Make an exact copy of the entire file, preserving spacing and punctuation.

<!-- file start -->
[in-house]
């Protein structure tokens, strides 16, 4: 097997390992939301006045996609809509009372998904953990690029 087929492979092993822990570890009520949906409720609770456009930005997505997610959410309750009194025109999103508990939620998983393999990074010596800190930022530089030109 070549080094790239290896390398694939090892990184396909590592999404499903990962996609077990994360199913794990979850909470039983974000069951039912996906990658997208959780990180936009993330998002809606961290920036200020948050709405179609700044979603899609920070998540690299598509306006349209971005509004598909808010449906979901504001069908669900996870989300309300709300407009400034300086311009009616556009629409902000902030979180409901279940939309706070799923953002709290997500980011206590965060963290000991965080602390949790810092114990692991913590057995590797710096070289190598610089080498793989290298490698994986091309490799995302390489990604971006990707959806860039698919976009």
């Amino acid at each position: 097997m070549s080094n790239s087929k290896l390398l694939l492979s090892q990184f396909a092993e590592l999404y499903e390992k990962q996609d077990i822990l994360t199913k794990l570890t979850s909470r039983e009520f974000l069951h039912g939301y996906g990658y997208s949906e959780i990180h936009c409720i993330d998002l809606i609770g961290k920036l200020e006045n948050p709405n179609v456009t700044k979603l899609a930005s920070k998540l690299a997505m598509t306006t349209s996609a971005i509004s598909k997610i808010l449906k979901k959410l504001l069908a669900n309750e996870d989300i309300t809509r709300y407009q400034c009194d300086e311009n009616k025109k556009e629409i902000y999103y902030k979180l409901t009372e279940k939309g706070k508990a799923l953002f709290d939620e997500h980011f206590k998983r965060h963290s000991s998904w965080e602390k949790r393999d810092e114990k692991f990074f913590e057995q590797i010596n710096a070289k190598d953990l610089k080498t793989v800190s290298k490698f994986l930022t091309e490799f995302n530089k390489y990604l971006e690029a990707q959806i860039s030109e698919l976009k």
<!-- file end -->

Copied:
[in-house]
């Protein structure tokens, strides 16, 4: 097997390992939301006045996609809509009372998904953990690029 087929492979092993822990570890009520949906409720609770456009930005997505997610959410309750009194025109999103508990939620998983393999990074010596800190930022530089030109 070549080094790239290896390398694939090892990184396909590592999404499903990962996609077990994360199913794990979850909470039983974000069951039912996906990658997208959780990180936009993330998002809606961290920036200020948050709405179609700044979603899609920070998540690299598509306006349209971005509004598909808010449906979901504001069908669900996870989300309300709300407009400034300086311009009616556009629409902000902030979180409901279940939309706070799923953002709290997500980011206590965060963290000991965080602390949790810092114990692991913590057995590797710096070289190598610089080498793989290298490698994986091309490799995302390489990604971006990707959806860039698919976009």
């Amino acid at each position: 097997m070549s080094n790239s087929k290896l390398l694939l492979s090892q990184f396909a092993e590592l999404y499903e390992k990962q996609d077990i822990l994360t199913k794990l570890t979850s909470r039983e009520f974000l069951h039912g939301y996906g990658y997208s949906e959780i990180h936009c409720i993330d998002l809606i609770g961290k920036l200020e006045n948050p709405n179609v456009t700044k979603l899609a930005s920070k998540l690299a997505m598509t306006t349209s996609a971005i509004s598909k997610i808010l449906k979901k959410l504001l069908a669900n309750e996870d989300i309300t809509r709300y407009q400034c009194d300086e311009n009616k025109k556009e629409i902000y999103y902030k979180l409901t009372e279940k939309g706070k508990a799923l953002f709290d939620e997500h980011f206590k998983r965060h963290s000991s998904w965080e602390k949790r393999d810092e114990k692991f990074f913590e057995q590797i010596n710096a070289k190598d953990l610089k080498t793989v800190s290298k490698f994986l930022t091309e490799f995302n530089k390489y990604l971006e690029a990707q959806i860039s030109e698919l976009k």